Parents need to take responsibility for raising thoughtful, empathic, open-minded adults. Books are a crucial part of the equation. But even if we eliminated every digital technology from our lives, our kids still won’t read books unless we tell them in no uncertain terms that books are an important part of being an adult.

Teach your kids to read. And teach your kids that it matters what they read. …

Three interesting findings:

1. Gendered reading starts as early as first grade. Elementary-school boys read tons of “Captain Underpants,” but it doesn’t even make it to the girls’ top 20 list. We’re conditioned to read statistics like this as proof that girls and boys have different preferences, tastes, and attitudes. I don’t believe it. Alternatively, we might read this as evidence that we are creating an increasingly gendered world where roles and intellectual expectations are divided according to biological reproductive organs. If this is really what you want, by all means, keep at it. If not, there are plenty of books that are non-gendered; let your kids know that you think more highly of these.

2. Middle schoolers (in particular 6th graders) are reading the most words per student. The average words per student increases through middle school and then starts decreasing again in high school. I see this as evidence that parents are sending the wrong message about books to their children. We value literacy, cheering on small kids to learn to read as quickly as possible. But when these kids become adolescents they attempt to directly emulate their adult role models. If adults don’t read books then trying to act like an adult means not reading books. …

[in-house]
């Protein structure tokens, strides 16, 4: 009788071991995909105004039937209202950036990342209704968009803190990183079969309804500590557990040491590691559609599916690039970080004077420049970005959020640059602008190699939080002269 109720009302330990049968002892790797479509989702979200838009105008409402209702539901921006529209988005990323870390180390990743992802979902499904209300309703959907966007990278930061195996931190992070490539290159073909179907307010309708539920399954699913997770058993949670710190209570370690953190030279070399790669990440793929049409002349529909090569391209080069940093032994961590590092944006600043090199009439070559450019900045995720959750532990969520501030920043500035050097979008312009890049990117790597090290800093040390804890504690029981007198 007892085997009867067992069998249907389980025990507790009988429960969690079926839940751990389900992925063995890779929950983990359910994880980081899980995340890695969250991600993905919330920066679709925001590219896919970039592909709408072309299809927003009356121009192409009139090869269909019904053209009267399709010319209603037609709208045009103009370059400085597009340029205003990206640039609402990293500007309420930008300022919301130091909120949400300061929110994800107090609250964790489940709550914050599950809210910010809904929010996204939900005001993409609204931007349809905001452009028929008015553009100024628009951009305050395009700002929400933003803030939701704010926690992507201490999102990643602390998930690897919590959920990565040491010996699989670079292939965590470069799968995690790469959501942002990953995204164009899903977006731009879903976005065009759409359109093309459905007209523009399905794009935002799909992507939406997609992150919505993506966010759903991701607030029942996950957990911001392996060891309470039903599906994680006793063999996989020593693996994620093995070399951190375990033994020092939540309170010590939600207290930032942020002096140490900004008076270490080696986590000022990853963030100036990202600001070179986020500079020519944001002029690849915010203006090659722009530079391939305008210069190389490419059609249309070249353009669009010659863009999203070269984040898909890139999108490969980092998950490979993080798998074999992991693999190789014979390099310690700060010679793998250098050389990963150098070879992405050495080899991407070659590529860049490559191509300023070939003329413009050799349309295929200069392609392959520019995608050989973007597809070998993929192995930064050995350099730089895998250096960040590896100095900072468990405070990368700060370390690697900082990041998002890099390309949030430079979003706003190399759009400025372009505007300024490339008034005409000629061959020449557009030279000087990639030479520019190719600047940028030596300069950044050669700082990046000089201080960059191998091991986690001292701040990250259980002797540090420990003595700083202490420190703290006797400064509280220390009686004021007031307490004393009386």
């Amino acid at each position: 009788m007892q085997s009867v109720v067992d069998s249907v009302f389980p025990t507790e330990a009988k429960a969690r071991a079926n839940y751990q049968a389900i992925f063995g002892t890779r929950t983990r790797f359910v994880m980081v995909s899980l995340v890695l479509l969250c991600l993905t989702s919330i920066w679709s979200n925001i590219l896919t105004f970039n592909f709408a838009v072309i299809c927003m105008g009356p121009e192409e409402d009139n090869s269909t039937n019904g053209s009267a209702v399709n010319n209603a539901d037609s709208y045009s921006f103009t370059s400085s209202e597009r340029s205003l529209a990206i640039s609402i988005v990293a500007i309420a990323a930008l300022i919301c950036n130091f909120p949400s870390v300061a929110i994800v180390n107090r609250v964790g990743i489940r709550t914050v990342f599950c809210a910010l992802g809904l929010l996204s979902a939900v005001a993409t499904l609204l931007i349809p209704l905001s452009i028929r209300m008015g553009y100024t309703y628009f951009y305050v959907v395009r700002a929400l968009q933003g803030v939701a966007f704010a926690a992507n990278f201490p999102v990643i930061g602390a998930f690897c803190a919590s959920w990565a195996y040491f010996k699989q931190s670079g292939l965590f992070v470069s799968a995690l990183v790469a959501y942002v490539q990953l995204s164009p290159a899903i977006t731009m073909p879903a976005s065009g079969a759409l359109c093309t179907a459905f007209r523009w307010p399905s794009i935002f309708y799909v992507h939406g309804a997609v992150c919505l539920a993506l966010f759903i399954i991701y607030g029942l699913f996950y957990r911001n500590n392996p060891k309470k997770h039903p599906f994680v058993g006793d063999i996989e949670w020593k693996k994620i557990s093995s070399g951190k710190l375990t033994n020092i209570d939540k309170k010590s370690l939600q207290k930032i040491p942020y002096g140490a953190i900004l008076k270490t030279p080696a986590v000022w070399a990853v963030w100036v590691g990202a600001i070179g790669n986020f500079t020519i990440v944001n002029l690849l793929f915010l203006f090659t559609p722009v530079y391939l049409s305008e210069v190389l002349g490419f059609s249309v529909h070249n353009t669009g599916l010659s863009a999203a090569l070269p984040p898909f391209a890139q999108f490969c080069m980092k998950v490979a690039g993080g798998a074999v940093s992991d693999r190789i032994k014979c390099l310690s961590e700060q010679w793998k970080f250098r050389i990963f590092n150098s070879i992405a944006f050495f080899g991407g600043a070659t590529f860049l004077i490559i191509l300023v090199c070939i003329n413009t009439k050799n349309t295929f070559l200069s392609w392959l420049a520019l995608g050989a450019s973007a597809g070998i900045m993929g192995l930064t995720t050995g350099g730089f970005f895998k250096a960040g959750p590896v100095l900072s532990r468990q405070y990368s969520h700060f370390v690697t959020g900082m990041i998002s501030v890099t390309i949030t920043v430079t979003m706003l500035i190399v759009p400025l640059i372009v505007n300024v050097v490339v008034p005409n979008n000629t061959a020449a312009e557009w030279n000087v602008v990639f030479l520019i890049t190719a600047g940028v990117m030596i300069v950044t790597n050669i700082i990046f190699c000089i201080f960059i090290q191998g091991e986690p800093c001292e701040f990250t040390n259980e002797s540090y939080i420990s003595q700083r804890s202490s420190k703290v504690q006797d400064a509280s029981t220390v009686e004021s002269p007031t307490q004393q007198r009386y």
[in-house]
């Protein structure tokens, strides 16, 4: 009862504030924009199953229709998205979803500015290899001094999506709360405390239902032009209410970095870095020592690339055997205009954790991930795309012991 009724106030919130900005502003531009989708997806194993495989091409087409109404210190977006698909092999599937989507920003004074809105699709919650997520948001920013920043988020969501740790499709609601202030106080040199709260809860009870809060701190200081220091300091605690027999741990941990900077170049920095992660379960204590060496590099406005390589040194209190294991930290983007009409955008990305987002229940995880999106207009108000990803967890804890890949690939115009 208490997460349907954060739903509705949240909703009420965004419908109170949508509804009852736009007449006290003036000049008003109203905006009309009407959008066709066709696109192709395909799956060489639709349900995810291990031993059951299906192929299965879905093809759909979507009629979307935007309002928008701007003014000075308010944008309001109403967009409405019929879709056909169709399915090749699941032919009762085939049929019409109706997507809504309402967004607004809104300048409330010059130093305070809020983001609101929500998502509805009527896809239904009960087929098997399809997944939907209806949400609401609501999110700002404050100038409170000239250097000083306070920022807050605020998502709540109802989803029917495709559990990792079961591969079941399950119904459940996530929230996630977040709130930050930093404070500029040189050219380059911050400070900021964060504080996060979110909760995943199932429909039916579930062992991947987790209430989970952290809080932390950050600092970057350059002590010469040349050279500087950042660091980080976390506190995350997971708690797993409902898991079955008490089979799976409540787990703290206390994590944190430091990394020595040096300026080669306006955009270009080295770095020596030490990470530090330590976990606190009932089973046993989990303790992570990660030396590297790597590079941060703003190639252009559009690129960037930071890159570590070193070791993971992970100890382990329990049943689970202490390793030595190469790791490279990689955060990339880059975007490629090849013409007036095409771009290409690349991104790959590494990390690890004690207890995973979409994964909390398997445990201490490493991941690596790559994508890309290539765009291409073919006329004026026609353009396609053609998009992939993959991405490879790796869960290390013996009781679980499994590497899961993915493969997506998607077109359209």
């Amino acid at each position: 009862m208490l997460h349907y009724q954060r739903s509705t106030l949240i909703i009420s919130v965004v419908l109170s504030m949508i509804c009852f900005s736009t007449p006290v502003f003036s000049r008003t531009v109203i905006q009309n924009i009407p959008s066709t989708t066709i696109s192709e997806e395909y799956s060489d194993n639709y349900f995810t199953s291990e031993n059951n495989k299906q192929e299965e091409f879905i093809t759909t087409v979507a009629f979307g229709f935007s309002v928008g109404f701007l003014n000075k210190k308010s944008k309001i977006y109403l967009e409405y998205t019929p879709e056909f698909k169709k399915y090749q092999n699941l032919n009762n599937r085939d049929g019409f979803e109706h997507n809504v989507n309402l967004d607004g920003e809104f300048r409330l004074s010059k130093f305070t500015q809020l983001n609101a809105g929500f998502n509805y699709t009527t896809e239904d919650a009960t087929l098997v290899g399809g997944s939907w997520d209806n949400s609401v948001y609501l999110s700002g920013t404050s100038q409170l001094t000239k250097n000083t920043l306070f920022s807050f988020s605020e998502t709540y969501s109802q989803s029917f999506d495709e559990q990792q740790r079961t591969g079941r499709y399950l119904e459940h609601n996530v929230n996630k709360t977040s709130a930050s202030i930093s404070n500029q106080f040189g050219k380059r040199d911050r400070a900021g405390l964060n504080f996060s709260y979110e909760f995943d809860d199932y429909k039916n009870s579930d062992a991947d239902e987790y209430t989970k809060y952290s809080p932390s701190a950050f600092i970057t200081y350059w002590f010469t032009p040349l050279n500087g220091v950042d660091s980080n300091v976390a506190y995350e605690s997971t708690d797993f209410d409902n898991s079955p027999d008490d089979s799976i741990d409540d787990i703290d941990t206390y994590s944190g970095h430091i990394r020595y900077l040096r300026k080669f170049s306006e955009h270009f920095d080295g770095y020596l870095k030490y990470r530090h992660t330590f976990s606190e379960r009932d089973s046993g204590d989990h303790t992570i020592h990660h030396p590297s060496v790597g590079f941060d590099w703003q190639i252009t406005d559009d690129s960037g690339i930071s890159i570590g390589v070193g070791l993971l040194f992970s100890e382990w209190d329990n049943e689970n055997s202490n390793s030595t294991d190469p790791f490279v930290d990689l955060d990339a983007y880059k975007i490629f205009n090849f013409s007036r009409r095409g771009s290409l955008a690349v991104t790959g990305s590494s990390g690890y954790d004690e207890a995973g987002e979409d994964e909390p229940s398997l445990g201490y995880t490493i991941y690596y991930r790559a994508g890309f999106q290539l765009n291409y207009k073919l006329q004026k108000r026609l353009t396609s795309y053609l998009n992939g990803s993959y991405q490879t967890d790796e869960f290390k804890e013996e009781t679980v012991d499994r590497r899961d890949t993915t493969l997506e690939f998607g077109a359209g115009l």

At the end of the day, how our children read and what our children read says a lot more about adult attitudes about books than it does about the kids’. Model the behaviors and attitudes you want your children to emulate.

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Excerpts from an article at Forbes. Jordan Shapiro is author of Freeplay: A Video Game Guide to Maximum Euphoric Bliss, and MindShift’s Guide To Games And Learning.